On Thursday, May 24th, the City of Sacramento Planning & Design Commission approved the development of a Quick Quack Car Wash in the College Square South site on Bruceville Road just east of Cosumnes River College. The project site is within 1/4 of a mile of a light rail station and designated as a Transit Oriented Development (TOD) commercial site where the City states it “shall discourage low-intensity and auto-oriented uses around transit stations.” After testimony in opposition from the Sacramento Air District, Sacramento Area Council of Governments, Regional Transit, WALKSacramento, and the Sacramento Area Bicycle Advocates, the planning commissioners expressed their sincerest support of Transit Oriented Development but still approved this project. Actions speak louder than words.
Part of the Planning Commission’s argument for approving this car-only use was that the site itself did not look like a TOD. Although the development is bordered by two arterial roadways, it is proximate to several hundred existing and future planned residential units. Their argument also referenced the two adjacent drive-through restaurant projects which the Commission approved in 2017. Furthermore, the Commission expressed concern that the parcel had remained undeveloped for 10 years (following the market crash) because the developer had not proposed a use that was more reflective of the City’s policies for creating walkable, neighborhood serving uses.
Aside from the clear health and environmental justice issues, we are concerned about this decision for several reasons:
- Despite the attendance of dozens of residents from this neighborhood at the hearing in 2017 expressing their desire to see more community serving businesses rather than the two drive-through restaurants, tonight’s Planning Commission still approved this project, in part citing that very decision as justification.
- City staff in partnership with agencies and groups like the Air District, RT, SACOG, and the Urban Lands Institute are working to strengthen its own TOD policies and to incentivize more mixed uses near transit. The College Square car wash approval sends a message to both developers and State funders that the City is not serious about upholding its own policies and goals around quality of life, air quality, and sustainability. Many of our State funders live in Sacramento and watch the actions that are made in their own communities. As such, we must act with the utmost integrity with our planning decisions. Decisions like these may hurt our ability to make further needed transportation investments in other parts of the City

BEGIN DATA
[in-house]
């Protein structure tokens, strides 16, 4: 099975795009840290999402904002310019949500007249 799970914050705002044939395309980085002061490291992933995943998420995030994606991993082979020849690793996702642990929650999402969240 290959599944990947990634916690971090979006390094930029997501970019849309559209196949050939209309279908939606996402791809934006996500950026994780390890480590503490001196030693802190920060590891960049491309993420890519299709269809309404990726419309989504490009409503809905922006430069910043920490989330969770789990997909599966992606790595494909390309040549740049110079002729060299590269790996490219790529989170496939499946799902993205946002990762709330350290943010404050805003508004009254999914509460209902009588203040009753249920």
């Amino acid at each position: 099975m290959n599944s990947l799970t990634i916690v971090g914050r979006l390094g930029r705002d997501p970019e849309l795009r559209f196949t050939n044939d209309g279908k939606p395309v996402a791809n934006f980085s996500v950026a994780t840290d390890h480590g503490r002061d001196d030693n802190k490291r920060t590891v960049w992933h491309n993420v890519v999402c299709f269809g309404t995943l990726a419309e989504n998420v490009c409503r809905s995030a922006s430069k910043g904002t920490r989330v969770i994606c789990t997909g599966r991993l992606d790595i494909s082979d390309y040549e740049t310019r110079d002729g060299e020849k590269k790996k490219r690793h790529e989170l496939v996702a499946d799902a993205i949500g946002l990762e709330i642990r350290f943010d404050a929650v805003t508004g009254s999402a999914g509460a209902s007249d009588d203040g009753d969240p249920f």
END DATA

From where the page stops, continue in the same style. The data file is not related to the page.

- We do not see the role of the City Planning Commission as being the facilitator of economic development, but rather, as upholding the City’s own policies and ensuring development that is consistent with City and regional goals, community input, and best practices. As the Commission’s lone dissenter, commissioner Wang-Connelly stated, “The City’s planning horizons are much longer [than 10 years]” and as such, should make its decisions based on established policy. The charge of the City Planning Commission is not to create quasi-public policy but to support approved guidelines and law.
- After being approved by the Planning & Design Commission, the City Council previously fought vehemently to oppose a development that proposed a multi-pump Safeway gas station within a TOD in Curtis Park, a far more affluent community. We ask, why the inconsistency with the City Council that appointed this Commission? Would the City Council similarly oppose this project?
Ultimately, it is true that the surrounding area is car oriented. However, to use that fact to give up on promoting Transit Oriented Development sets a troubling precedent for the rest of the City’s many suburban TOD sites with similar characteristics. Up and down California, communities from Los Angeles to the Bay Area are working to densify suburban communities and develop in a more transit oriented way. Examples from Dublin, Fremont, and San Diego show that suburban TOD is not only possible but highly lucrative. No one project will create a more walkable,transit friendly future, however, if we do not start by upholding our own policies, we cannot expect change to happen on its own.
The proposed site is less that ¼ of a mile from a major transit hub for the City’s south area. Immediately to the east and south are existing and future planned residential units.
The City Planning & Design Commission placed several conditions of approval on the two adjacent drive through restaurants to preserve the site’s walkable and bikeable characteristics. This was done in order to maintain the development’s transit oriented nature. If this was the intent in 2017, why did Planning & Design Commission make the argument that the site did not “feel like a TOD” in response to the car wash?
The original Planned Unit Development (PUD) guidelines stressed convenient pedestrian access through the site. The development as approved at Planning & Design Commission differs significantly from the original PUD guidelines and treats pedestrian travel as an afterthought. Access across the site to residential areas requires 10 changes in the direction of travel and several drive aisle crossings.
There are two other car wash facilities within .5 miles of the project site. Is a third carwash within a major TOD site really the best use for this parcel? Did the opposition of dozens of HEAL Zone residents to the drive-through restaurants not indicate to the Commission that this type of use was not supported by the community?
According to the City, the Planning & Design Commission’s charge is to approve, conditionally approve, or deny development projects based on the urban design program. It is unclear where the Planning & Design Commission has the authority to approve projects based on how long a parcel has sat vacant.